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Oxalate bidentate

Posted: Fri Dec 07, 2018 3:54 am
by Dakota_Campbell_1C
Why is Oxalate bidentate? It seems that all four of the oxygens are able to donate an electron pair I am confused by why it is considered bidentate.

Re: Oxalate bidentate

Posted: Fri Dec 07, 2018 2:07 pm
by Hai-Lin Yeh 1J
Oxalate is bidentate because there are 2 places that can bond to the metal, M. In oxalate, the formula is C2O4 and two of the oxygens will bind to the metal, which makes it bidentate, unlike monodentate, where only one atom will bond with the metal.
In the pictures below, M- metal, and you can see that in a monodentate, there is only one bonded to the metal whereas in C2O4, oxalate, there are 2 bonded to the metal, which makes it bidentate.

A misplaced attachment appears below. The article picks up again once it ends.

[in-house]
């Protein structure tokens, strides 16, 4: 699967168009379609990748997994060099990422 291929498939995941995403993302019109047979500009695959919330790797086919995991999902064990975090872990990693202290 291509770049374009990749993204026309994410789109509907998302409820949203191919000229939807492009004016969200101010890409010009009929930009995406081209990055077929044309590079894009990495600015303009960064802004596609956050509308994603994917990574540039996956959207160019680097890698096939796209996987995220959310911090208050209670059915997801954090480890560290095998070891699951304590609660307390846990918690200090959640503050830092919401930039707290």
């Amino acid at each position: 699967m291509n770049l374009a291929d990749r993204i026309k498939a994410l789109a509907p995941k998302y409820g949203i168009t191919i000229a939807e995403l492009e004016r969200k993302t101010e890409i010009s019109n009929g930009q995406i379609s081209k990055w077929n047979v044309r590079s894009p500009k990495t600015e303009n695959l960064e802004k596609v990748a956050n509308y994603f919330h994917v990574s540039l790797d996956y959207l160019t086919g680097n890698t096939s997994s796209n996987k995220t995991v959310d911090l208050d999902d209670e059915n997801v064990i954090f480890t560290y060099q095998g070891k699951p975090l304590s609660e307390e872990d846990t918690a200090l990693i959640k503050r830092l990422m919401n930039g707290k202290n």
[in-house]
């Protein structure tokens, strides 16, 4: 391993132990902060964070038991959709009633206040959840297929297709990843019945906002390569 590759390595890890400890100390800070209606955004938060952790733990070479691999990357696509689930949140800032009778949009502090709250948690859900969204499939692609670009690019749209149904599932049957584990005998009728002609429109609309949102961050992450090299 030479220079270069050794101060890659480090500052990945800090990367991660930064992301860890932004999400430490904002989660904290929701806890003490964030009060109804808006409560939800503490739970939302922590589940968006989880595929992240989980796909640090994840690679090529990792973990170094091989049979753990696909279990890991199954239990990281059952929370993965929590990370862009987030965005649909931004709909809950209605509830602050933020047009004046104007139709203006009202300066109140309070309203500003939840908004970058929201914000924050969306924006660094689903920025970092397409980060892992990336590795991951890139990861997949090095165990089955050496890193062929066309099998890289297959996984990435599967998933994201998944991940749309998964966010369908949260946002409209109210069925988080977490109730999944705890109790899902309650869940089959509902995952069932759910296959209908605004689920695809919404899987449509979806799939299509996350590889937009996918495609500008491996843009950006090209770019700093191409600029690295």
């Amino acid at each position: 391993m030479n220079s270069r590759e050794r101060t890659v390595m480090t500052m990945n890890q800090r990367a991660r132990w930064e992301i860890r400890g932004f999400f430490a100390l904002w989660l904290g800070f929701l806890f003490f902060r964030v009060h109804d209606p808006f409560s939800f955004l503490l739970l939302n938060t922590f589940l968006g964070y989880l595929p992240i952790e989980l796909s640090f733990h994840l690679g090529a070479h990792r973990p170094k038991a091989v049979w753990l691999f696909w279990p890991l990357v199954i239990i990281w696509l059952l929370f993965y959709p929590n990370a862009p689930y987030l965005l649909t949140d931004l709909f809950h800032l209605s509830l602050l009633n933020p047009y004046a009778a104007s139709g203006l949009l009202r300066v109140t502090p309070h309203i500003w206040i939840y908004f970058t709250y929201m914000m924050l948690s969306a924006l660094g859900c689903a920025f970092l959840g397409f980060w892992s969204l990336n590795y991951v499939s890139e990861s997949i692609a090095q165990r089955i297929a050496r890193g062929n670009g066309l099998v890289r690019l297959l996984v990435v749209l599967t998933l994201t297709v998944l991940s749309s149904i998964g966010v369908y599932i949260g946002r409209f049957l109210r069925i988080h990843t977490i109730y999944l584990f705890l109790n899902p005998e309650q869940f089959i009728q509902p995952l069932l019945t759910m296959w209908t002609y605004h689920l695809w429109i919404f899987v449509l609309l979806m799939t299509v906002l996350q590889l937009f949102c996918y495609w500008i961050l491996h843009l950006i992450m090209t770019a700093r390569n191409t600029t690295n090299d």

Re: Oxalate bidentate

Posted: Fri Dec 07, 2018 2:22 pm
by Kassidy Tran 1E
Due to the shape of oxalate, it can only bind in two places. Referring to the last image posted, its highly unlikely that the other two oxygens can bend to bind with the TM in the center.

Re: Oxalate bidentate

Posted: Fri Dec 07, 2018 9:15 pm
by Kyither Min 2K
It is called bidentate because the oxalate is able to bind to the metal twice with it's two oxygens that have electron pairs to spare.

Re: Oxalate bidentate

Posted: Fri Dec 07, 2018 11:04 pm
by Joaquin Andrade
It's shape only for the singly-bonded oxygen atoms to bond to a central atom or ion.